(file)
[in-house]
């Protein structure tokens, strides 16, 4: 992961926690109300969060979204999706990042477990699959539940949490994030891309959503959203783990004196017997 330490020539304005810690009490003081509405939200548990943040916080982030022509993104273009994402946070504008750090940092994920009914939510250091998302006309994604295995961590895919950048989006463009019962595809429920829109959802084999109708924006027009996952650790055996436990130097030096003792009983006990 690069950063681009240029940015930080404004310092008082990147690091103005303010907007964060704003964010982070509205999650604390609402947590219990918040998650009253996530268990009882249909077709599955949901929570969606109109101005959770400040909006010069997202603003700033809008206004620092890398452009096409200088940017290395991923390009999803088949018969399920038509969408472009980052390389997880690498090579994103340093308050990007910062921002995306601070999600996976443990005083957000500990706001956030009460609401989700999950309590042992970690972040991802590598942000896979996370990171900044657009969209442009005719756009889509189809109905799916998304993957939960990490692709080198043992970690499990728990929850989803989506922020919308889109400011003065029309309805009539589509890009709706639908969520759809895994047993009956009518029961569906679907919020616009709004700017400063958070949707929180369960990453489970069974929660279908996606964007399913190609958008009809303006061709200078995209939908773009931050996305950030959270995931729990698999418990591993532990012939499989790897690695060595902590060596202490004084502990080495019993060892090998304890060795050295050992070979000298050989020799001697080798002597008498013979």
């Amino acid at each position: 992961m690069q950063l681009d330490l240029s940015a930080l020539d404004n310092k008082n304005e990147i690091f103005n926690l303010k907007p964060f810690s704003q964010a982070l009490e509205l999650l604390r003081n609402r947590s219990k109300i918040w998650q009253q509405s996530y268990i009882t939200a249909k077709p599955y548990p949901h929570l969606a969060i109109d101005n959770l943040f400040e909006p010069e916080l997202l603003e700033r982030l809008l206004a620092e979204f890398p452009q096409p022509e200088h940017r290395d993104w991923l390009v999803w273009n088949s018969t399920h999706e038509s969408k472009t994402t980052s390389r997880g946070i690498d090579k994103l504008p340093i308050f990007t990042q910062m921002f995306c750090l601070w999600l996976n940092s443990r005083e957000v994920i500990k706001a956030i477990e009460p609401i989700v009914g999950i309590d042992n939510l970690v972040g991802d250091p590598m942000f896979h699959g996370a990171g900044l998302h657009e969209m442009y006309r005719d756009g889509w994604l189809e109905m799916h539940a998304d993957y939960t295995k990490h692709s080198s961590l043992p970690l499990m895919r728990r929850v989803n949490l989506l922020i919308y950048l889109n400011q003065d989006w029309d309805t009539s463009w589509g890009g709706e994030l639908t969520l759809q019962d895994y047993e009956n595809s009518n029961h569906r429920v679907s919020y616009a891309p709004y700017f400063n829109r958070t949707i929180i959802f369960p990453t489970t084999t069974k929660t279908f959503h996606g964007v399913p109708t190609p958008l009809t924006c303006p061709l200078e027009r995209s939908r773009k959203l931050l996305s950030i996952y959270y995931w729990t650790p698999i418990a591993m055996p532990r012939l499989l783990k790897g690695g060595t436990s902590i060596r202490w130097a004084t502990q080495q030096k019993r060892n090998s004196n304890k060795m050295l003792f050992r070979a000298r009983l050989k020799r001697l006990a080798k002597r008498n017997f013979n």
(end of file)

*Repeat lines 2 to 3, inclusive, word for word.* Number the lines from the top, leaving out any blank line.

């Protein structure tokens, strides 16, 4: 992961926690109300969060979204999706990042477990699959539940949490994030891309959503959203783990004196017997 330490020539304005810690009490003081509405939200548990943040916080982030022509993104273009994402946070504008750090940092994920009914939510250091998302006309994604295995961590895919950048989006463009019962595809429920829109959802084999109708924006027009996952650790055996436990130097030096003792009983006990 690069950063681009240029940015930080404004310092008082990147690091103005303010907007964060704003964010982070509205999650604390609402947590219990918040998650009253996530268990009882249909077709599955949901929570969606109109101005959770400040909006010069997202603003700033809008206004620092890398452009096409200088940017290395991923390009999803088949018969399920038509969408472009980052390389997880690498090579994103340093308050990007910062921002995306601070999600996976443990005083957000500990706001956030009460609401989700999950309590042992970690972040991802590598942000896979996370990171900044657009969209442009005719756009889509189809109905799916998304993957939960990490692709080198043992970690499990728990929850989803989506922020919308889109400011003065029309309805009539589509890009709706639908969520759809895994047993009956009518029961569906679907919020616009709004700017400063958070949707929180369960990453489970069974929660279908996606964007399913190609958008009809303006061709200078995209939908773009931050996305950030959270995931729990698999418990591993532990012939499989790897690695060595902590060596202490004084502990080495019993060892090998304890060795050295050992070979000298050989020799001697080798002597008498013979």
């Amino acid at each position: 992961m690069q950063l681009d330490l240029s940015a930080l020539d404004n310092k008082n304005e990147i690091f103005n926690l303010k907007p964060f810690s704003q964010a982070l009490e509205l999650l604390r003081n609402r947590s219990k109300i918040w998650q009253q509405s996530y268990i009882t939200a249909k077709p599955y548990p949901h929570l969606a969060i109109d101005n959770l943040f400040e909006p010069e916080l997202l603003e700033r982030l809008l206004a620092e979204f890398p452009q096409p022509e200088h940017r290395d993104w991923l390009v999803w273009n088949s018969t399920h999706e038509s969408k472009t994402t980052s390389r997880g946070i690498d090579k994103l504008p340093i308050f990007t990042q910062m921002f995306c750090l601070w999600l996976n940092s443990r005083e957000v994920i500990k706001a956030i477990e009460p609401i989700v009914g999950i309590d042992n939510l970690v972040g991802d250091p590598m942000f896979h699959g996370a990171g900044l998302h657009e969209m442009y006309r005719d756009g889509w994604l189809e109905m799916h539940a998304d993957y939960t295995k990490h692709s080198s961590l043992p970690l499990m895919r728990r929850v989803n949490l989506l922020i919308y950048l889109n400011q003065d989006w029309d309805t009539s463009w589509g890009g709706e994030l639908t969520l759809q019962d895994y047993e009956n595809s009518n029961h569906r429920v679907s919020y616009a891309p709004y700017f400063n829109r958070t949707i929180i959802f369960p990453t489970t084999t069974k929660t279908f959503h996606g964007v399913p109708t190609p958008l009809t924006c303006p061709l200078e027009r995209s939908r773009k959203l931050l996305s950030i996952y959270y995931w729990t650790p698999i418990a591993m055996p532990r012939l499989l783990k790897g690695g060595t436990s902590i060596r202490w130097a004084t502990q080495q030096k019993r060892n090998s004196n304890k060795m050295l003792f050992r070979a000298r009983l050989k020799r001697l006990a080798k002597r008498n017997f013979n």